By Jonathan Murrietta
Iman Marshall is touted as Long Beach Polytechnic High School’s next future NFL star. The 6-foot-1, 195-pound Marshall is listed as the No. 1 high school cornerback in the nation.
“It’s a great honor and a great accomplishment being acknowledged in the same breath as Poly legends like Marcedes Lewis and DeSean Jackson, both of whom went to the NFL,” said Marshall, who is finishing his senior year at Poly. “This is a prestigious campus.”
Marshall is heading to the University of Southern California next fall to play football for the Trojans. He is looking to become the 15th player in Poly High School history to follow the Poly Jackrabbit, USC route to the NFL. Though Marshall’s immediate attention is set on bringing back a national championship to his new home at USC, his NFL career could be just a few years away.
The Poly Jackrabbits were already a competitive football team 12 years before the very first NFL game; by the time the Pittsburgh Steelers played their first game in 1933, five high schools were already hiking the pigskin in Long Beach. Poly High School, once known as Long Beach High School, emerged the standout, and since then, has become the nation’s leading high school in sending its athletes to the NFL.
“Long Beach Poly has been blessed with a great football tradition,” Rob Shock, Poly’s athletic director, said. “Being in the heart of central Long Beach, Poly has sent a diverse group of student athletes on to greater success. The culture [in central Long Beach] has emphasized the importance of family and I think that has developed throughout the years and is a part of the reason for Poly football’s achievements.”
In 1934, Poly named its first black football player, star running back Walter Ray McCowen. His younger brother, Landusky McCowen, was the first black quarterback in Long Beach history.
“Poly was like 30 years ahead of ‘Remember the Titans,’ the Disney movie set in the 1970s about integrating high school football,” said Mike Guardabascio, prep sports editor at the Long Beach Press-Telegram, and author of “Football in Long Beach.” “I think the strong theme of diversity and inclusiveness has always been a hallmark of Long Beach Poly football.”
Poly football has continually faced the challenge of playing well-funded private school football programs that usually spend quite a bit more money per player. Mater Dei, the Catholic private school located in Santa Ana, California, split championships with Poly in 1996 and 1997, and tied the Jackrabbits in the championship in 1998. In those years, Mater Dei spent a total of $750,000 on its football program, compared to Poly’s $15,000.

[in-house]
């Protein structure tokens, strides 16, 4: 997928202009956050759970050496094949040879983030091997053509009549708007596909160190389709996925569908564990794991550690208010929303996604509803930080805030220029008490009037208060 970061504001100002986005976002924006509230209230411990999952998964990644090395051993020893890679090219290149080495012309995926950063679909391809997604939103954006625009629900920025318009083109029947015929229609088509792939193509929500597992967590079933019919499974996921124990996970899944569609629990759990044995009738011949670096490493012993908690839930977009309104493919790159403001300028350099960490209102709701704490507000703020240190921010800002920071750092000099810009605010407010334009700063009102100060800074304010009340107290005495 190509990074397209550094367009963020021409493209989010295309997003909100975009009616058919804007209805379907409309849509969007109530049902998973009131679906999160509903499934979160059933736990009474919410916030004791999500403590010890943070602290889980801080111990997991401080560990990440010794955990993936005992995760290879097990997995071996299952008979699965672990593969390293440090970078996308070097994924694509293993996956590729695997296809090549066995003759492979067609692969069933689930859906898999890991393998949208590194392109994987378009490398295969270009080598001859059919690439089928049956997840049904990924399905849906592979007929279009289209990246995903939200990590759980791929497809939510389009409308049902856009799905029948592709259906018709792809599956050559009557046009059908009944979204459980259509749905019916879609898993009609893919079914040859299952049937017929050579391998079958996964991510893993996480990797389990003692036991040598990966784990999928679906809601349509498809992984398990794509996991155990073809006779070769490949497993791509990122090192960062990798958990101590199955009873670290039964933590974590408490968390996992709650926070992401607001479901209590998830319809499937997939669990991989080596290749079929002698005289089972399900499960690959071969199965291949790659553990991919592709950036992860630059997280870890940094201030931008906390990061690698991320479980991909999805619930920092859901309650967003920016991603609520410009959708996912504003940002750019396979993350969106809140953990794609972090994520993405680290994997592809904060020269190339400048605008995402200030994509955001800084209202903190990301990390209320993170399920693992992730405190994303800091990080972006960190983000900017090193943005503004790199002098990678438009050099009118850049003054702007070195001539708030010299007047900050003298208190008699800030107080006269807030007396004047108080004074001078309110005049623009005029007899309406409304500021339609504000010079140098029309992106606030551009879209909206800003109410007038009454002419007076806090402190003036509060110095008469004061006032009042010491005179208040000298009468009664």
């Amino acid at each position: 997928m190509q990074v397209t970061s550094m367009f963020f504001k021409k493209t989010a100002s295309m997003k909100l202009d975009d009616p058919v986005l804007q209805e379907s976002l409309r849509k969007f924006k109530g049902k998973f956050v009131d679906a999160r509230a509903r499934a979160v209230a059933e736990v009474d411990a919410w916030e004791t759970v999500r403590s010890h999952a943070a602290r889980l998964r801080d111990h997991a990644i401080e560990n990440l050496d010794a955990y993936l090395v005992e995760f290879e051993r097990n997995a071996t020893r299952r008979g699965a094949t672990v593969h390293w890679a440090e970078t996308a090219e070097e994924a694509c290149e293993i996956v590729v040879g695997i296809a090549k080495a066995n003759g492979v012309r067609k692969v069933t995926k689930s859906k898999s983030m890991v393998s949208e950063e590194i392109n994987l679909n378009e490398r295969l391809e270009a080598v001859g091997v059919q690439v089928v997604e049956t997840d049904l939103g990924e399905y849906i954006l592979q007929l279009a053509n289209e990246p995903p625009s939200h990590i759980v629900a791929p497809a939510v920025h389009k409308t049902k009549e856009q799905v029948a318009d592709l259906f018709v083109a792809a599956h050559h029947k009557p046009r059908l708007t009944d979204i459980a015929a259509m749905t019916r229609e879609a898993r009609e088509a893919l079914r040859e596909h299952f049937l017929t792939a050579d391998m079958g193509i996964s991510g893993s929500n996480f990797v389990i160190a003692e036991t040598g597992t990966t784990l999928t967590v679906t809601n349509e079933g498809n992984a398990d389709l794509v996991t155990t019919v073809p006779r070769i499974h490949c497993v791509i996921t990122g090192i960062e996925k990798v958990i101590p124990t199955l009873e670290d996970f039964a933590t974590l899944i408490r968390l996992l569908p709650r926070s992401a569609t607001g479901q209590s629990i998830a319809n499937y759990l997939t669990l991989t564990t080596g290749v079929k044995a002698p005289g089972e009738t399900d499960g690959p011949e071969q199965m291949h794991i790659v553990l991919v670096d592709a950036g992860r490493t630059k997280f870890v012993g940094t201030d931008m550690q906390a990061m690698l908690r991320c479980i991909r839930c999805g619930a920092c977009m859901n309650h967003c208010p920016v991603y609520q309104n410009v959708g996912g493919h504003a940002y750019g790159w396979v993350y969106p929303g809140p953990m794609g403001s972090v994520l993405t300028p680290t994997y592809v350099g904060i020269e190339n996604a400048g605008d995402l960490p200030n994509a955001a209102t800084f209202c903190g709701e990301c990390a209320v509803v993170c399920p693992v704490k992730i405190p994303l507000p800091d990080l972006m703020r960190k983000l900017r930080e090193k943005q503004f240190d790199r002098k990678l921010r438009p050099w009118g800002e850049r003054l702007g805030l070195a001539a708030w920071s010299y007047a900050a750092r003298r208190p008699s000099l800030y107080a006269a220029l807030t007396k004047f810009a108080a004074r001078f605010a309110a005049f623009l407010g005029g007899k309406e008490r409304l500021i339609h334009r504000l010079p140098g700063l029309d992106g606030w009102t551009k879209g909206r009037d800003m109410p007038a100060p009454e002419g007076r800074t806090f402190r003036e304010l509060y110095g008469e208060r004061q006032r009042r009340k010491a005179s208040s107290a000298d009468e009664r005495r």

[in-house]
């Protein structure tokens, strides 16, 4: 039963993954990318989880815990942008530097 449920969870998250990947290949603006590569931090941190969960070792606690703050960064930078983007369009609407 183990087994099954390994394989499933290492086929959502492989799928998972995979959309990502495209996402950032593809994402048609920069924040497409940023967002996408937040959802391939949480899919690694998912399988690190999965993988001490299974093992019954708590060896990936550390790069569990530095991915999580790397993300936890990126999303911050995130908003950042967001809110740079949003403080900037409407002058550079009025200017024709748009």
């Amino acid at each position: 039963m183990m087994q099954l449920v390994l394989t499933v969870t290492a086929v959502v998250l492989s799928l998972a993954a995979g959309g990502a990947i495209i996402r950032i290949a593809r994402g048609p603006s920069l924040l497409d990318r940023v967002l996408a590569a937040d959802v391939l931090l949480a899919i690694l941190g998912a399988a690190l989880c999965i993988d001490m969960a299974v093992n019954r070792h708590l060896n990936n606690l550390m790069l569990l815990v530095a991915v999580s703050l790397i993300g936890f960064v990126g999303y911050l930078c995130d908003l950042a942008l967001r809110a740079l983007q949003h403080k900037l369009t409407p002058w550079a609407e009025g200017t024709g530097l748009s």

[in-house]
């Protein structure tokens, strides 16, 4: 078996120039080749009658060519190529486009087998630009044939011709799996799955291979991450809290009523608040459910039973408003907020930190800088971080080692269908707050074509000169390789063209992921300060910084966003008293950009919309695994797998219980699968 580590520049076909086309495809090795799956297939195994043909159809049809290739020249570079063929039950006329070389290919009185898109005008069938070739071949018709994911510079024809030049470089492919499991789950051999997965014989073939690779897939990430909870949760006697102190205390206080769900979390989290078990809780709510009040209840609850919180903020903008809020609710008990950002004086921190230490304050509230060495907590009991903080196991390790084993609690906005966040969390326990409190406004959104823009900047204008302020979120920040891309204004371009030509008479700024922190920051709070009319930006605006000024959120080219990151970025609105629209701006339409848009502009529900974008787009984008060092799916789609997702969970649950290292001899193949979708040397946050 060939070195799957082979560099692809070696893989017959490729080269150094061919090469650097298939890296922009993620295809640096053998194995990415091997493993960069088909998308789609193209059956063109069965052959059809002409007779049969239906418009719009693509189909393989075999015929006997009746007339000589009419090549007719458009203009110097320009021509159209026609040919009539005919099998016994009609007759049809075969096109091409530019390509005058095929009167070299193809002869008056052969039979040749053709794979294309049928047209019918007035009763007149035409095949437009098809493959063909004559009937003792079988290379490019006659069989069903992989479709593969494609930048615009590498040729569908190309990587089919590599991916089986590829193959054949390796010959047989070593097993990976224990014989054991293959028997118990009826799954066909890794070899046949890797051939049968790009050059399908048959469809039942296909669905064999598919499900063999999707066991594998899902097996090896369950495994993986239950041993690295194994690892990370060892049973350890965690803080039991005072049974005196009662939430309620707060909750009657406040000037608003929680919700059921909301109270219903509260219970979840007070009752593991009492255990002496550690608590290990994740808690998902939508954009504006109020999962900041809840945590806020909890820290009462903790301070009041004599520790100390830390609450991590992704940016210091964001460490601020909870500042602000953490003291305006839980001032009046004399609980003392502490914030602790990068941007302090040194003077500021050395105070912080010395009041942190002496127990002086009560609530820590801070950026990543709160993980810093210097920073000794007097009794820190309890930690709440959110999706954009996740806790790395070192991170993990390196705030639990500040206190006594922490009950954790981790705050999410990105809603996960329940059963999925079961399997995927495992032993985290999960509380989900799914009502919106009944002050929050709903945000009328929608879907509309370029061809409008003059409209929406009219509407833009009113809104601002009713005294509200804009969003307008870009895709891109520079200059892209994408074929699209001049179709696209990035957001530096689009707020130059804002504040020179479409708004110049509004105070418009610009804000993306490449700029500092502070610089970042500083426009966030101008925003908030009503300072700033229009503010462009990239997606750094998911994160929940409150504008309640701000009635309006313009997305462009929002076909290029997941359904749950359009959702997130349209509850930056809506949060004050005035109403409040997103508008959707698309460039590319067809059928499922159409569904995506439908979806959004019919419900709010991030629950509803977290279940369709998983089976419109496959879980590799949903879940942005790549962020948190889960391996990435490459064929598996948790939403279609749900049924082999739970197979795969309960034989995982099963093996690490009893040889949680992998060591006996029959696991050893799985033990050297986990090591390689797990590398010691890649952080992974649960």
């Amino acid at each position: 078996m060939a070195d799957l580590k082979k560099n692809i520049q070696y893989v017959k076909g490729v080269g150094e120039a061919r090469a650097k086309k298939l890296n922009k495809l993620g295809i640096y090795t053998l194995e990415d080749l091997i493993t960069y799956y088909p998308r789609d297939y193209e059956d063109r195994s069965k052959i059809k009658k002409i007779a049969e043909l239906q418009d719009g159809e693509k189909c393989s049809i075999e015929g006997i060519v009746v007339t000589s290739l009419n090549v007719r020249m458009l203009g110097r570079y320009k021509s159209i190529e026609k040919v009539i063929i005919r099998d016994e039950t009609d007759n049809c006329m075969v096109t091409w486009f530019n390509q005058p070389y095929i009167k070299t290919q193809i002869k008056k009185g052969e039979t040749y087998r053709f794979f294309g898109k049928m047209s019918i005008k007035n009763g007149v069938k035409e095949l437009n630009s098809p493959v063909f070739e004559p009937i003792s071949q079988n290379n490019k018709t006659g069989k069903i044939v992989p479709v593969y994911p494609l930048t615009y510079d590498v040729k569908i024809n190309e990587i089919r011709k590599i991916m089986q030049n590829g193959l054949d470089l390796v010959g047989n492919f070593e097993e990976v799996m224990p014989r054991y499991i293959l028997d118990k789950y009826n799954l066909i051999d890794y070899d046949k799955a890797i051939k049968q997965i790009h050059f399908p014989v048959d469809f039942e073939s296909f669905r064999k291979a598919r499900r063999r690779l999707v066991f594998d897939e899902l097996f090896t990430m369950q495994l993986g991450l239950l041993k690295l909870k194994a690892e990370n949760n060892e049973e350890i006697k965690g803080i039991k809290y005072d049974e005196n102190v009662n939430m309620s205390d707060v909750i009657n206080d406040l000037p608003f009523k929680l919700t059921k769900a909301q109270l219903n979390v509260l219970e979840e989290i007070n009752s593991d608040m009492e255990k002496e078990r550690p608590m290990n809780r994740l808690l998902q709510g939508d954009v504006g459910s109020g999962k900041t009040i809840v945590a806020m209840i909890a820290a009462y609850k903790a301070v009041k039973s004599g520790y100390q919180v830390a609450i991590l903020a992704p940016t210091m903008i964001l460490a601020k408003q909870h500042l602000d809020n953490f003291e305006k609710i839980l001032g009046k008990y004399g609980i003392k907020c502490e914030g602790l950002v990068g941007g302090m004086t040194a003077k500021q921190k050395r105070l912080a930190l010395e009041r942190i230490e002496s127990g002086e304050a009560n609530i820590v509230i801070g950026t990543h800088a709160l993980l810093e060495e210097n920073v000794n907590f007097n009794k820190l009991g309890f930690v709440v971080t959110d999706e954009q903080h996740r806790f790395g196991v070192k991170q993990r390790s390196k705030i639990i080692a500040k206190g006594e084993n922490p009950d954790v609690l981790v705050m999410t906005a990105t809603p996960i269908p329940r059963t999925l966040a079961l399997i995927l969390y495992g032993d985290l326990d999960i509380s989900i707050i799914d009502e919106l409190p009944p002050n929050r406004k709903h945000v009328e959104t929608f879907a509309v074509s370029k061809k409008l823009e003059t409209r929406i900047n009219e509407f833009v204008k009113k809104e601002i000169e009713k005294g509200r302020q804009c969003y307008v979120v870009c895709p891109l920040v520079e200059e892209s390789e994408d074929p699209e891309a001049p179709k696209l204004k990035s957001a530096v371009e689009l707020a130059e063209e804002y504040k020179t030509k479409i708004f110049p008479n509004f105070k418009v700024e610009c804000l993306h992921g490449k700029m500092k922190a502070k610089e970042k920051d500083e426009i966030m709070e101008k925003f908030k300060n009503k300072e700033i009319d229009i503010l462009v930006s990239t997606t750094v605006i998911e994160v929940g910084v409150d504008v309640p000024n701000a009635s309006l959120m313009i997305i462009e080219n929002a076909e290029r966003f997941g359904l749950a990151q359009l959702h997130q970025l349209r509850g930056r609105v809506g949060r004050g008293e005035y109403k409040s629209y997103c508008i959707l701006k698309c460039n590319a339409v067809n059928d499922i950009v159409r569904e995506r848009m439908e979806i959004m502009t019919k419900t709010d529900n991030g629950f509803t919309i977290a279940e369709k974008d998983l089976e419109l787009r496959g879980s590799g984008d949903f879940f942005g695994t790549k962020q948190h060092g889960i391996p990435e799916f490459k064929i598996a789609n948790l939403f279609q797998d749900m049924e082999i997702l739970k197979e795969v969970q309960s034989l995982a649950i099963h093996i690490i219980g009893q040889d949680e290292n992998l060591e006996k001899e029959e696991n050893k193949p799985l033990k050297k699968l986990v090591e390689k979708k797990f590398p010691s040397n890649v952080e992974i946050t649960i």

“It’s been 25 years since the team didn’t have a future NFL player on the team every season, and they’re riding the yellow school bus to games,” Guardabascio said.
Even though they are often outspent by their opponents, the Jackrabbits have won more California Interscholastic Federation (CIF) Southern Section Championships than any other high school in history, winning 18, and they have produced the most NFL players in high school history.
No matter where they come from, high school football standouts have the difficult task of selecting a college that will propel their NFL dreams forward.
Louisiana State University, Florida State, Notre Dame, and Michigan University all recruited Marshall, but in the end, he chose to stay local to continue his studies at USC, where he plans to study business and marketing while playing for the Trojans.
“Being educated will help you farther along down the line than sports will,” Marshall said. “Your intelligence and your brain are ultimately going to make you who you are.”
Poly’s current principal, Victor Jarels, said getting exceptionally talented athletes like Marshall into college is important, while making sure they stay in school is absolutely critical.
“What Poly gives our students is a solid foundation of what academics really are,” Jarels said. “Then, when you get to college and have to balance athletics and schoolwork, you don’t panic. You go to your classes, compete in sports, and you can survive.”
In Marshall’s world, it’s about surviving in a highly competitive atmosphere, while keeping grounded and making good decisions.
“You have to make your own history and your own story,” the star cornerback said. “You can’t let somebody else’s history or somebody else’s success or downfalls dictate yours.”